After Doc Uproar, NCCN Reverses Prostate Cancer Guidance
After making an unpopular change in September of an established recommendation on the use of active surveillance in men with prostate cancer, the National Comprehensive Cancer Network (NCCN) has reversed course and reinstated its original recommendation, but with a slight change.
The influential cancer organization that is most well-known for its guidelines, suggests that “most” men with a low risk of prostate cancer be given active surveillance as the sole “preferred” treatment option. This recommendation is in complete agreement with the original recommendation of the group that was published more than a decade ago.
The NCCN changed its mind on active surveillance in September. It recommended that people who have low-risk illnesses be treated with active surveillance, radiation treatment or surgery with equal weight.
The new advice has angered doctors who support the concept of active surveillance, which aims to delay or prevent treatment — and possibly life-threatening side effects — until signs of disease progress.
The NCCN listened to the complaints.
Today, the group largely reverted back to the initial recommendation. In the updated guidelines, active monitoring was reaffirmed as the only “preferred” management option for men with low-risk illnesses. However, it is not recommended for all men.
In an email sent to Medscape Medical News, Edward Schaeffer, MD, PhD, chair of the prostate cancer treatment panel, stated that “the NCCN Prostate Cancer Panel recently convened” and “extensively reviewed the Principles of Active Surveillance and Observation.”
Schaeffer is a researcher at the Lurie Comprehensive Cancer Center of Northwestern University in Chicago, highlighted the heterogeneity in the low-risk disease category. He added that factors that contribute to an increased likelihood of a short-term grade classification from low high risk to higher risk include high PSA density, a high number of positive cores (>=3), high genomic risk (from molecular tumor tissue analysis) and/or a confirmed BRCA2 mutation.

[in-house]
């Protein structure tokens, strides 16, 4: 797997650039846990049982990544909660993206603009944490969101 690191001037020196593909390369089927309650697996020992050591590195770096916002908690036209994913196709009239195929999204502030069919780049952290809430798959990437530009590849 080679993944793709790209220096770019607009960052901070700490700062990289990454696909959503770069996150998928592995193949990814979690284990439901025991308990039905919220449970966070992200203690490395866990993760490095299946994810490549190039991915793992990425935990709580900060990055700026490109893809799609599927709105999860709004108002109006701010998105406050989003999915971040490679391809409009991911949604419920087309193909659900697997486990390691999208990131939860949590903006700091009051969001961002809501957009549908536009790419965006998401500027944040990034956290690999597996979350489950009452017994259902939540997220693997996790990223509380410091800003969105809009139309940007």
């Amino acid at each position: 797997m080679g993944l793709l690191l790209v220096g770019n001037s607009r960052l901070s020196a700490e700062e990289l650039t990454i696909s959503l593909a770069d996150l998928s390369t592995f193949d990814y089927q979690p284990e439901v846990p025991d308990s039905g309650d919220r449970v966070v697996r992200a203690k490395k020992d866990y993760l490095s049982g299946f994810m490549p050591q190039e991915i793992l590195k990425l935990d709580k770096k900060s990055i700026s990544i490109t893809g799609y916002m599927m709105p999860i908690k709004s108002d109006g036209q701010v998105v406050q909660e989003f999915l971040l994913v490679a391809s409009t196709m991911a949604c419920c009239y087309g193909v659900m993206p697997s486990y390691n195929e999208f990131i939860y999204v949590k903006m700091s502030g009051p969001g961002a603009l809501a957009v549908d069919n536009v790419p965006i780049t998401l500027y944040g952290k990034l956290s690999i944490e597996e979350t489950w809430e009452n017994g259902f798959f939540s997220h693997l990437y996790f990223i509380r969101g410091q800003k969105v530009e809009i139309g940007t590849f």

Today’s NCCN reverse was celebrated by urologists via Twitter.
“Big news! NCCN guidelines have been updated active surveillance is ‘preferred for patients with prostate cancer at low risk and life expectancy greater than 10 years,” tweeted Stacy Loeb of NYU Langone in New York City.
Big news! NCCN guidelines updated again- active surveillance is “preferred for most patients” with low risk #prostatecancer and life expectancy of >=10y. Full version 2.2022 available online with free login: https://t.co/6G5Ya5VEPK https://t.co/J6PFcl1B8G
— Stacy Loeb, MD (@LoebStacy) November 30, 2021
“Very exciting if true,” tweeted Matthew Cooperberg, MD, of University of California San Francisco, who was one of the most vocal critics of NCCN’s change in September, describing the move an “step backward” which could cause excessive treatment.
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Content Source: https://www.medscape.com/viewarticle/963866?src=rss